3.7.3. Signpost Scanning

In DDoS attacks with Signpost Scanning, some pieces of information on the compromised machines are used to find new targets (e.g., e-mail worms could exploit information from address books of infected machines and a web server based worm could spread by infecting each vulnerable client that accesses the server web page). This scanning strategy does not generate a high traffic load; hence, it reduces the possibility of attack detection. However, the agent mobilization may be slower and less exhaustive compared to other scanning techniques because the spreading speed is not under the control of the attacker but it depends on both the agent machines and the behaviour of their users.

3.7.4. Permutation Scanning

In DDoS attacks with Permutation Scanning, the Permutation Scanning is preceded by a limited Hitlist Scanning from which a small initial population of agents is created. Subsequently, all compromised hosts share a common pseudo-random permutation of the IP address space and each IP address is mapped onto an index in this permutation. A machine infected during the initial phase begins scanning through the permutation by using the index computed from its IP address as a starting point. Whenever it sees a machine that has been already infected, it chooses a new random starting point. A machine infected by Permutation Scanning always starts from a random point in the permutation. This scanning strategy maintains the benefits of the random one but it also has the effect of providing a semicoordinated and comprehensive scan.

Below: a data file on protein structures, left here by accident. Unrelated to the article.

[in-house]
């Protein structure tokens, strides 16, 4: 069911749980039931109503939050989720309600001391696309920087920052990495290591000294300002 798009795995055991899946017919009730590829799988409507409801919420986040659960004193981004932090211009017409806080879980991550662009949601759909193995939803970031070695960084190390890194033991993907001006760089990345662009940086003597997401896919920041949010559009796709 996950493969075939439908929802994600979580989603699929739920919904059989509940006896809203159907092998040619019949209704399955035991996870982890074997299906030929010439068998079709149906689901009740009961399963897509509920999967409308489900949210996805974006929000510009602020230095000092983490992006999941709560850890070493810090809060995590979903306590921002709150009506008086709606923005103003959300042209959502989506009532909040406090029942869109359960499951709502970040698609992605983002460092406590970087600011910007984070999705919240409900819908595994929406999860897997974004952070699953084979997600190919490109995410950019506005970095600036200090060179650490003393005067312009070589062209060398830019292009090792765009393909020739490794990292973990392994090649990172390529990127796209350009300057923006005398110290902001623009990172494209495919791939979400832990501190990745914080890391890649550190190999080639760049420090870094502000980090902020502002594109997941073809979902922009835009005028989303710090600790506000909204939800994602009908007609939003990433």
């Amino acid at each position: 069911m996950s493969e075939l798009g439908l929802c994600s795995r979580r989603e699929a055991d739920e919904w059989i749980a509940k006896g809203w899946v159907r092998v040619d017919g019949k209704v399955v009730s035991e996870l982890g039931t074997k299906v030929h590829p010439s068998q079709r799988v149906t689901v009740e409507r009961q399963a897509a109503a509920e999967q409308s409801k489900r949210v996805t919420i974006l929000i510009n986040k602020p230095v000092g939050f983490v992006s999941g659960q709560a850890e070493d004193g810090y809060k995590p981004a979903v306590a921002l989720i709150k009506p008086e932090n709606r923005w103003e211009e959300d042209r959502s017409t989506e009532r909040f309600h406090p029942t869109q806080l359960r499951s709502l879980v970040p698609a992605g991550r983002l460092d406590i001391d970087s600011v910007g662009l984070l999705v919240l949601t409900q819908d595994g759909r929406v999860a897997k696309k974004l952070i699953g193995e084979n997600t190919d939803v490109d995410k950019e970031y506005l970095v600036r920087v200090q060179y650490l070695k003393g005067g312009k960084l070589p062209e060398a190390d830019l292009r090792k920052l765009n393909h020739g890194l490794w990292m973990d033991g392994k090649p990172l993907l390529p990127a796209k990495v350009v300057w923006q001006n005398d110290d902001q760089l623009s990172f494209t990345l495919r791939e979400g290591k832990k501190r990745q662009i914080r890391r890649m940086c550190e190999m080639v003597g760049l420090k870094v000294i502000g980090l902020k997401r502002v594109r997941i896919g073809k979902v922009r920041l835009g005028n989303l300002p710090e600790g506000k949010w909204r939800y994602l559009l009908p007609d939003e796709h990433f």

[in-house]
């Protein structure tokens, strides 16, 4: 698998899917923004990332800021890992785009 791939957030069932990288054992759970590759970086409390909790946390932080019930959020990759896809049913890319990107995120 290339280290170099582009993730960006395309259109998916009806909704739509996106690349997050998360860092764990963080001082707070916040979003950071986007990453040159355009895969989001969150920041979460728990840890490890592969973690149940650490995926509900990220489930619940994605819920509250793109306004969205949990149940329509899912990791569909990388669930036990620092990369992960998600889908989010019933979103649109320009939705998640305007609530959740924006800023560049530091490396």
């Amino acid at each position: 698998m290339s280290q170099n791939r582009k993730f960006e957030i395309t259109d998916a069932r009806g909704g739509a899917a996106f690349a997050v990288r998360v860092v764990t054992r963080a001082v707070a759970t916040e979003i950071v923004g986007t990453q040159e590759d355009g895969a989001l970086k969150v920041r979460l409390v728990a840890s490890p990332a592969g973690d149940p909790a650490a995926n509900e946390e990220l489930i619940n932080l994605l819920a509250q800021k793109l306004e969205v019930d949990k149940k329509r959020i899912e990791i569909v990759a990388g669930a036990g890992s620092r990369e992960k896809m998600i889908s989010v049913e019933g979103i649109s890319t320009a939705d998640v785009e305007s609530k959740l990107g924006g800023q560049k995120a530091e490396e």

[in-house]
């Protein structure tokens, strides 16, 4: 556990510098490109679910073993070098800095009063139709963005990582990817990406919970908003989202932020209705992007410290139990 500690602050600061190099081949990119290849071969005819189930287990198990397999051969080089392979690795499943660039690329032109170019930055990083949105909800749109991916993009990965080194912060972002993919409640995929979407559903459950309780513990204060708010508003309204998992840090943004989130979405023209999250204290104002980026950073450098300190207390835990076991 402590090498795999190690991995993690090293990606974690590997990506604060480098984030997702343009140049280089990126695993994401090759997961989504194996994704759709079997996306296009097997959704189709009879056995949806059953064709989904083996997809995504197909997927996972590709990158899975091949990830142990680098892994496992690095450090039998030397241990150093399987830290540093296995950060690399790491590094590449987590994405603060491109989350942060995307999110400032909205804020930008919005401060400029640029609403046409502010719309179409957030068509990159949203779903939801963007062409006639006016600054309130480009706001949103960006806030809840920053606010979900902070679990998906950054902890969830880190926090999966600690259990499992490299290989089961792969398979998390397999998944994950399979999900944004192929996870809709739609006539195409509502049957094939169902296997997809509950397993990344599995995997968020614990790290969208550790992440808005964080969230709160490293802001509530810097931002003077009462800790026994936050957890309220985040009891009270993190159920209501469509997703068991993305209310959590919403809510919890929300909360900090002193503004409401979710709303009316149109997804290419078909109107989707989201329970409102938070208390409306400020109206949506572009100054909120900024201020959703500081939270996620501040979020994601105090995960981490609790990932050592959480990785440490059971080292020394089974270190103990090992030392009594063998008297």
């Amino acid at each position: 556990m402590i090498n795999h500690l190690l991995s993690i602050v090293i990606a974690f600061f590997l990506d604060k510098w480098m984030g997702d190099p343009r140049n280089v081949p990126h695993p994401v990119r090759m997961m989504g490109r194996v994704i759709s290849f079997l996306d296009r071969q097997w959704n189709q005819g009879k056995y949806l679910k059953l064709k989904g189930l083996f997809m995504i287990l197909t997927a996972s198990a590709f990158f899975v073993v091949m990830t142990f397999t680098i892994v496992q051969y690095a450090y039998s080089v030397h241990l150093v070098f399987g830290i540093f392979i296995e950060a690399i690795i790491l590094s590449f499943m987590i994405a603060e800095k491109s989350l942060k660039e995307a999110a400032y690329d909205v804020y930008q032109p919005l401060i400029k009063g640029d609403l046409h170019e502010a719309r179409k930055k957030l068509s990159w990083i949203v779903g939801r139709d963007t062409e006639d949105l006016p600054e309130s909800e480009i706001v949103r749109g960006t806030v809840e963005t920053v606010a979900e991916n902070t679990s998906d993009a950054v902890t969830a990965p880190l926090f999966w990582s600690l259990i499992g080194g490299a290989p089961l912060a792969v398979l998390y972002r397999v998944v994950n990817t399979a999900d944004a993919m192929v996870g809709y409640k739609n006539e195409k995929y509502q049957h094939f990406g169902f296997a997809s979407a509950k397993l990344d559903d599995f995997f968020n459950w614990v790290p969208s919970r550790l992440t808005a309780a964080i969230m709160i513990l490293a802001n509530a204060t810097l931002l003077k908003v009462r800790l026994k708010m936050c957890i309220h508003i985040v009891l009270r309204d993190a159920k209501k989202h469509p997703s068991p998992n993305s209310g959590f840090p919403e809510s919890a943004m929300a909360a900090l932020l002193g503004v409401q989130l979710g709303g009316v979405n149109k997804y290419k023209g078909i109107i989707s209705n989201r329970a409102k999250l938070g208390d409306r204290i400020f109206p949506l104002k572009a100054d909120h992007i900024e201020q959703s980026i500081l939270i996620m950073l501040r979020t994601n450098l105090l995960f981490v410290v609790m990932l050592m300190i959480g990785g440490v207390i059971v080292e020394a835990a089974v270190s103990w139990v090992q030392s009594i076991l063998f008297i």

3.7.5. Local Subnet Scanning

The Local Subnet Scanning can be added to each of the aforementioned strategies to preferentially scan for targets which are located on the same subnet of the compromised host. This technique allows a single copy of the scanning code to compromise many vulnerable machines behind a firewall.

3.8. Propagation Mechanism

After the recruitment, the agent machine is exploited and infected with the attack code. Based on the attack code propagation mechanism used during the exploitation and infection phase, it is possible to classify DDoS attacks into three different categories [14, 17]: Central Source Propagation, Back-Chaining Propagation, and Autonomous Propagation.

3.8.1. Central Source Propagation

In DDoS attacks with Central Source Propagation, the attack code is stored on a central server (or a set of servers). When an agent machine is compromised, the code is downloaded from the server through a file transfer mechanism (such as wget or tftp). This propagation mechanism leads to a large load on the central server, generating high traffic volume which results in the possibility of attack discovery. Moreover, the central server is a single point of failure.

3.8.2. Back-Chaining Propagation